“It’s the perfect chemical barrier to keep fish from coming in from down below,” said Paul Winkle, area biologist with the Colorado Division of Wildlife.
The water board has about 50,000 acre-feet of water in storage now, nearly a two-year supply of potable water for the city. The water board supplies about 28,000 acre-feet annually for potable use, or about 9 billion gallons. However, much of the water in storage is needed to fulfill contracts for outside water sales and would be needed for the future growth of the city, Ward said. “If we get below 16,500 acre-feet in storage, then we start thinking about water restrictions,” [Alan Ward, water resources administrator for the Pueblo Board of Water Works] said. “Right now, that would take several years of severe drought. Our target is twice the minimum, or about 33,000 acre-feet. We’re in a position where we can do that, but we wouldn’t have that luxury in the future because we don’t have the storage.”[…]
Right now, Pueblo has about 66,000 acre-feet capacity in storage accounts in four reservoirs. That number could increase by another 9,000 acre-feet by 2025 under a federal contract to use excess capacity at Lake Pueblo. The water board also has filed an application in Division 2 Water Court to triple the size of its Clear Creek Reservoir in northern Chaffee County and has been among those pushing for a study on the enlargement of Lake Pueblo. Pueblo supplies Comanche Power Plant with about 8,000 acre-feet of water annually, and the water board is obligated to provide another 5,000 acre-feet annually for the third unit under a 2005 contract. Pueblo also sells about 5,000 acre-feet of water annually to Aurora, under a lease agreement that can be suspended during a drought, as it was in 2002…
The water supply this year is swollen for several reasons, Ward said. The largest factor is boosting the amount in storage to supply Comanche. The water board also benefitted from a healthy spring runoff – Twin Lakes brought over 120 percent of average. The volume of the runoff surprised everyone and was bolstered by frequent storm systems during June. Finally, farmers who are leasing water from the Pueblo water board are delaying when they take the water, leaving it in storage longer.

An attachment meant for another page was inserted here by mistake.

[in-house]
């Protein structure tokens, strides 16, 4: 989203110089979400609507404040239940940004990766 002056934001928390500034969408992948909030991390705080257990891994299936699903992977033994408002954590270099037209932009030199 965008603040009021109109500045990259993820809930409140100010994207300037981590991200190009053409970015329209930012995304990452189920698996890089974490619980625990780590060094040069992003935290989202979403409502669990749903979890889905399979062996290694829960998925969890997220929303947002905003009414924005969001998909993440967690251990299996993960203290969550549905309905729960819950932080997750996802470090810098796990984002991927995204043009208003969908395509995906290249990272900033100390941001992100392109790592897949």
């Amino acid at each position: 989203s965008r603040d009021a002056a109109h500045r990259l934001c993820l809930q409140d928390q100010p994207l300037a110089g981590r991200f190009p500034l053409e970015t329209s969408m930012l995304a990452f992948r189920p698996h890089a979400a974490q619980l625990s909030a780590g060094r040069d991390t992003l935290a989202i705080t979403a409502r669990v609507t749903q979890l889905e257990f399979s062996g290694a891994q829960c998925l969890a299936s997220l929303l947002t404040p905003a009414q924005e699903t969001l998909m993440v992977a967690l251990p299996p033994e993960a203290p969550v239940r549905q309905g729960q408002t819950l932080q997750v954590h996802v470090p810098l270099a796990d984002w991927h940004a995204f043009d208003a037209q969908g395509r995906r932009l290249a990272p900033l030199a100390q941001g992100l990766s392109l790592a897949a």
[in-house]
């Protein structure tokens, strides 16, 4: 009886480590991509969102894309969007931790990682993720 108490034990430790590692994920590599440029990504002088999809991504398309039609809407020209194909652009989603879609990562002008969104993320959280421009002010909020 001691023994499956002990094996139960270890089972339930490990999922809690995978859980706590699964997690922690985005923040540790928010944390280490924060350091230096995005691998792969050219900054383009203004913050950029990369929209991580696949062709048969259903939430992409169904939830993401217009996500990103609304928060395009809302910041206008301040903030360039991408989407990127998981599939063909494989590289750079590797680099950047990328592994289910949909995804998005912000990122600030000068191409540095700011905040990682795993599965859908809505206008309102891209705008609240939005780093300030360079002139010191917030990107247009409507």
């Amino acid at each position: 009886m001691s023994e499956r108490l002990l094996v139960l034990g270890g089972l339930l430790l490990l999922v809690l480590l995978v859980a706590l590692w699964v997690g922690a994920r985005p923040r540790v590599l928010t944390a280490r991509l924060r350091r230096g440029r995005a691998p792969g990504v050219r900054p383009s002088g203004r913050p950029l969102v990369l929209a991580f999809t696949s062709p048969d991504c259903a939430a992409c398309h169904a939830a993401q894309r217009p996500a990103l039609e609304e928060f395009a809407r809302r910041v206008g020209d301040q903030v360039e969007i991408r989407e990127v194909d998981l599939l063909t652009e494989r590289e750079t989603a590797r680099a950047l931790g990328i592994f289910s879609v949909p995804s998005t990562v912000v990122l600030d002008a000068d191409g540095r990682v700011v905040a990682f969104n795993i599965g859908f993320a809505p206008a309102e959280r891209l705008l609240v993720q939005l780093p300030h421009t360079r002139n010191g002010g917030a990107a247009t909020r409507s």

Meanwhile the Pueblo City Council has approved the board’s sale of the Columbine Ditch to Aurora. Here’s a report from Chris Woodka writing for The Pueblo Chieftain. From the article:
The Columbine Ditch is located 13 miles north of Leadville on Fremont Pass and brings over water from the Eagle River basin. Council’s approval was the last piece needed for the sale, which already has been approved by the Aurora City Council and Climax. Money from the sale will help buy shares on the Bessemer Ditch. Mike Occhiato and Ray Aguilera voted against the sale at Monday’s City Council meeting, saying the water board should look for better alternatives in purchasing Bessemer shares. “Anytime I hear the word Aurora with the sale of water, it makes the back of my hair curl,” Aguilera said. “Anytime you sell water to Aurora from this basin, it doesn’t wash with me.”
The $30.48 million from the sale should be received in the near future, but details are still being worked out. The money from the sale will go toward $60 million the water board needs to complete its purchase of 5,200 shares of the Bessemer Ditch, about 25 percent of the total. The water board may not need the water for at least 20 years, and has agreed to lease water back to farmers for the cost of assessments during that time. It also has agreed to lease excess water from the sale to Pueblo County interests first and not to lease the water outside the Arkansas River basin. Other shareholders in the Bessemer Ditch would not be restricted from selling their shares to users outside the Arkansas Valley under changes in the Bessemer Ditch bylaws approved in May. However, Aurora – the only outside water provider that currently has the ability to move water out of the Arkansas Valley – is restricted from obtaining new water rights in the valley under several intergovernmental agreements. Last week, the water board entered financial contracts to issue $22 million in bonds to help finance the deal. The rest of the money would come from the water development fund and new long-term lease agreements for outside water sales. The water board is expected to discuss the amount of rate hike needed to finance the bonds at its Aug. 25 meeting and is looking for ways to minimize the increase in water rates.